UVA chemical engineering professor Bryan Berger is investigating the use of industrial hemp to rid the planet of perfluoroalkyl and polyfluoroalkyl substances.
Bryan Berger is confronting one of the biggest environmental challenges of modern times: air, soil and water contamination caused by a group of toxic chemicals whose widespread use and human health consequences are only now coming to light globally.
In his lab at the University of Virginia School of Engineering, Berger, an associate professor of chemical engineering, and his research team are developing novel ways to rid the planet of perfluoroalkyl and polyfluoroalkyl substances, or PFAS, which are used in a huge number of consumer products but linked to serious health issues. Berger’s group is investigating a very unlikely source, Cannabis sativa, or industrial hemp, a fibrous workhorse known for its multitude of beneficial uses including in textiles, antimicrobials and health food.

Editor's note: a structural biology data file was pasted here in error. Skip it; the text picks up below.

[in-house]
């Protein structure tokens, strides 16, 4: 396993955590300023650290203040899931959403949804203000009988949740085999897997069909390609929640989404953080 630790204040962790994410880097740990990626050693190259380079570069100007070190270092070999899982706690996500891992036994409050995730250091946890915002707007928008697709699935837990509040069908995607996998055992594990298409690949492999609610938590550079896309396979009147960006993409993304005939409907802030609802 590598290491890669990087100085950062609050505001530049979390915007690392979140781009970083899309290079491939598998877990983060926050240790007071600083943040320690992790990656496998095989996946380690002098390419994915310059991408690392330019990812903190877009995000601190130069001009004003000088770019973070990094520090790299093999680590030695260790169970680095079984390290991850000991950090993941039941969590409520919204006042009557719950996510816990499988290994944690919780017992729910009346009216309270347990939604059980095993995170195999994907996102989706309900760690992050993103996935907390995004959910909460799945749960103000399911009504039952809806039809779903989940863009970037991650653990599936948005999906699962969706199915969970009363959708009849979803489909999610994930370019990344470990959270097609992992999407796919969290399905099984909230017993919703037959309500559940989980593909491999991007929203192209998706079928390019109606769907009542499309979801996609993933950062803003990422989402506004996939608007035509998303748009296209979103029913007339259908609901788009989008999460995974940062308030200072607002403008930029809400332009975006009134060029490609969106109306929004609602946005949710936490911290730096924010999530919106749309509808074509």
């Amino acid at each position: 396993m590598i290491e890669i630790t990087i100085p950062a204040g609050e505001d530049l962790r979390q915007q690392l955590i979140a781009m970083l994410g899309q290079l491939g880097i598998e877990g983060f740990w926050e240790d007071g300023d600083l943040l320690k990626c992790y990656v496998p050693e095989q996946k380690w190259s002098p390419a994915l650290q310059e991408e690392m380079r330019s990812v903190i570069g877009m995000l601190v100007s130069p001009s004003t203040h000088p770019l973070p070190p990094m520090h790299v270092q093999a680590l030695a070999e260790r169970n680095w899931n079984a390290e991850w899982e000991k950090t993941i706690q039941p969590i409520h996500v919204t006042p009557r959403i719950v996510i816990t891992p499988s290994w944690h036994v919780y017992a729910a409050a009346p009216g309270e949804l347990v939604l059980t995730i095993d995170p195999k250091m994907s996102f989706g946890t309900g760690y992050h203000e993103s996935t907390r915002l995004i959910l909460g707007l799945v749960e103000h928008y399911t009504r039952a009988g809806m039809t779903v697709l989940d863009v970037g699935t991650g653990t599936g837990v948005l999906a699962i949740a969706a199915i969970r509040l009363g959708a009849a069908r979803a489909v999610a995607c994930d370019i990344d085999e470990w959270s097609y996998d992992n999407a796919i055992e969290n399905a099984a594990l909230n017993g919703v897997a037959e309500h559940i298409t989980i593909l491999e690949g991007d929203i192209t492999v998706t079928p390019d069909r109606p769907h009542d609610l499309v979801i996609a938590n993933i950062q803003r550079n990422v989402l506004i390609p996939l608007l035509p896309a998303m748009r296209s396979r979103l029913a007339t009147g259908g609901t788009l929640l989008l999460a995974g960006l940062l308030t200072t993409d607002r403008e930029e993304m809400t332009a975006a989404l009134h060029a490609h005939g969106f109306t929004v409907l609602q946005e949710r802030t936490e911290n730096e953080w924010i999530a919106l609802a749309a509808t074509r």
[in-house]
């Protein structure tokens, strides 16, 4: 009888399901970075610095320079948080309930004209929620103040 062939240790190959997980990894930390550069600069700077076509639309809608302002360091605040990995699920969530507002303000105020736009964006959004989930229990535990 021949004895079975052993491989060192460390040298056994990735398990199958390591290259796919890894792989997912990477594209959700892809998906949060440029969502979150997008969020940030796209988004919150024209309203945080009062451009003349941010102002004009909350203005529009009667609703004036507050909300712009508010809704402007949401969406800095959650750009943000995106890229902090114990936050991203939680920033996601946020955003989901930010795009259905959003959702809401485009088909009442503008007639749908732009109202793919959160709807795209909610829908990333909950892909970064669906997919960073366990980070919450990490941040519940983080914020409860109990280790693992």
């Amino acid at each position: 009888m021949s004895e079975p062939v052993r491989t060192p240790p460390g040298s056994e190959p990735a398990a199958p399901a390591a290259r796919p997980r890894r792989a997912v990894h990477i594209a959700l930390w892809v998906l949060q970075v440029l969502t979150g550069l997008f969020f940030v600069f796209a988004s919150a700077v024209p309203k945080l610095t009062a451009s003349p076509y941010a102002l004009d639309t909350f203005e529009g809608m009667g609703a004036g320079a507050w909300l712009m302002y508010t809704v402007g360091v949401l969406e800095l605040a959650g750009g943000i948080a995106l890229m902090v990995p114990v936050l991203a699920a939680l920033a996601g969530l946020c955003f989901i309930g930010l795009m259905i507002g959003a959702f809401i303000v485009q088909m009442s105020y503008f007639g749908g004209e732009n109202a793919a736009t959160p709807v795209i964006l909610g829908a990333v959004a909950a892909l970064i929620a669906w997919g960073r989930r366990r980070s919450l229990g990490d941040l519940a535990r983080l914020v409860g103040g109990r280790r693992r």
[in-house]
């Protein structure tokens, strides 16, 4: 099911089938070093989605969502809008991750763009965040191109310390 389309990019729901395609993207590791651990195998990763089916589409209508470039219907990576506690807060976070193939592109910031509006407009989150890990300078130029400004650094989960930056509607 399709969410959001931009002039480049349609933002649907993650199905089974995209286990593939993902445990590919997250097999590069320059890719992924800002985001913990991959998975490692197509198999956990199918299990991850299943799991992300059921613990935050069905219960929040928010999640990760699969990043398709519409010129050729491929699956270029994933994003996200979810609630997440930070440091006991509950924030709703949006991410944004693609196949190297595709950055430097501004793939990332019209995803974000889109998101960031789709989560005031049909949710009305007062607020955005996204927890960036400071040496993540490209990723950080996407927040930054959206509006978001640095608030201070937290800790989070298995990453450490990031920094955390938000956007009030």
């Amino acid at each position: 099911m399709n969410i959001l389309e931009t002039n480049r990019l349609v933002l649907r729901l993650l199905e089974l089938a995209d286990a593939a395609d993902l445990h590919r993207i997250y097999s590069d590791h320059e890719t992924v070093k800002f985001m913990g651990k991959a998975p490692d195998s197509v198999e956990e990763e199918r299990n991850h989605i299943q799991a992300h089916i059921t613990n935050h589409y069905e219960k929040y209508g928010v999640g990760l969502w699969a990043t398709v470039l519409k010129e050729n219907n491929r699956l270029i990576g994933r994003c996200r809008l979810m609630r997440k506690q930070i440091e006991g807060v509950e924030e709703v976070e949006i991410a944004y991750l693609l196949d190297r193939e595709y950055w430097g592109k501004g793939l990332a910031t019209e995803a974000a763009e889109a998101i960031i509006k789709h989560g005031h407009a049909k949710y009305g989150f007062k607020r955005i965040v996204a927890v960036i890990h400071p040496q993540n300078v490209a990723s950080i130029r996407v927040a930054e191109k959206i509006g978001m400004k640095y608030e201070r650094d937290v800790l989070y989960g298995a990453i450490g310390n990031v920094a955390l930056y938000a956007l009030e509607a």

Berger believes industrial hemp may also provide the greenest way of abating a problem that’s been growing for decades.
In the 1940s, chemical engineers combined a long string of carbon atoms together with fluorine to create a super substance with a chemical bond that is one of the strongest known in organic chemistry today, nearly impervious to natural degradation. Scientists have yet to determine a half-life; once it’s in the environment, it stays there.
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